close up of flowers and a bee
(By Tobias Kleinlercher via Wikimedia Commons)


Jewish learning is more accessible than ever — but will people take the time to pursue it?

There are plants in Hawaii that are endangered because their natural pollinator is rare or extinct. People climb mountains and go from plant to plant pollinating them by hand.

In certain periods of our history, an analogous process occurred. Scholars became rare in certain cities. Other scholars, the natural pollinators, would travel from community to community, bringing learning and light. They would climb mountains, both literally and metaphorically, to ensure that the nectar of Torah was spread.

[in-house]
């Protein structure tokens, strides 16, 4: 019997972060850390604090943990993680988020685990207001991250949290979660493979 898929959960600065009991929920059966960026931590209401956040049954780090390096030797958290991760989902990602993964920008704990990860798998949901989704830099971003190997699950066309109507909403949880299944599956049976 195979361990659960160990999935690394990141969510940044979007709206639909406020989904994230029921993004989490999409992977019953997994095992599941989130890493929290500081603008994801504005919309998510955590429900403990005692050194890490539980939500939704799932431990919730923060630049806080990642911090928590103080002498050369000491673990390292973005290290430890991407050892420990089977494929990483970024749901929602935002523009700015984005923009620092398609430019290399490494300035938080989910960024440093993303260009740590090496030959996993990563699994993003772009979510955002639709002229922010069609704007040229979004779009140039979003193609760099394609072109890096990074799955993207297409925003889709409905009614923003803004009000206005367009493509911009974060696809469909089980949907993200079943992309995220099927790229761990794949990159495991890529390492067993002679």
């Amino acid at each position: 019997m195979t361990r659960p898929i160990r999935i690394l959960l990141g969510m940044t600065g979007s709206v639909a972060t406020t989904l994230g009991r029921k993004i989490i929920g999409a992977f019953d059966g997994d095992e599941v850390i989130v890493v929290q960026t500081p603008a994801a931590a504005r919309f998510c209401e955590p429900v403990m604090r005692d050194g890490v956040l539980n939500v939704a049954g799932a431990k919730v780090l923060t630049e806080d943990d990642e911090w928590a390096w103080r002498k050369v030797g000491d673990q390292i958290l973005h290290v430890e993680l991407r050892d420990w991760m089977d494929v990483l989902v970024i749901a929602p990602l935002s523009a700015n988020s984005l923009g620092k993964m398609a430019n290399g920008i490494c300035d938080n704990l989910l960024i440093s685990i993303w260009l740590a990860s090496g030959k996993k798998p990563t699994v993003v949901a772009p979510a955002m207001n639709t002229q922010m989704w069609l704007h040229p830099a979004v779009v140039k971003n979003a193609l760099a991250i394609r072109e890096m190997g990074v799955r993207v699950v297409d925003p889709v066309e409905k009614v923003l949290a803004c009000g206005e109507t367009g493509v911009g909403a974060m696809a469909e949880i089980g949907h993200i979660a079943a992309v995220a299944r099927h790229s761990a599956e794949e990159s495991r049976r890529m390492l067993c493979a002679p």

Modernity has blessed us with both learned individuals and the means to transmit that learning both near and far. All the apparatus of modern communications, from printing to email, makes distribution of learning easy. The question for Jewry is not the pollinators but the receivers. The wisdom is accessible, but will Jews take the time to learn? Pollinators can climb to good purpose only if there are plants.

Rabbi David Wolpe’s musings are shared in My Jewish Learning’s Shabbat newsletter, Recharge, a weekly collection of readings to refresh your soul. Sign up to receive the newsletter.

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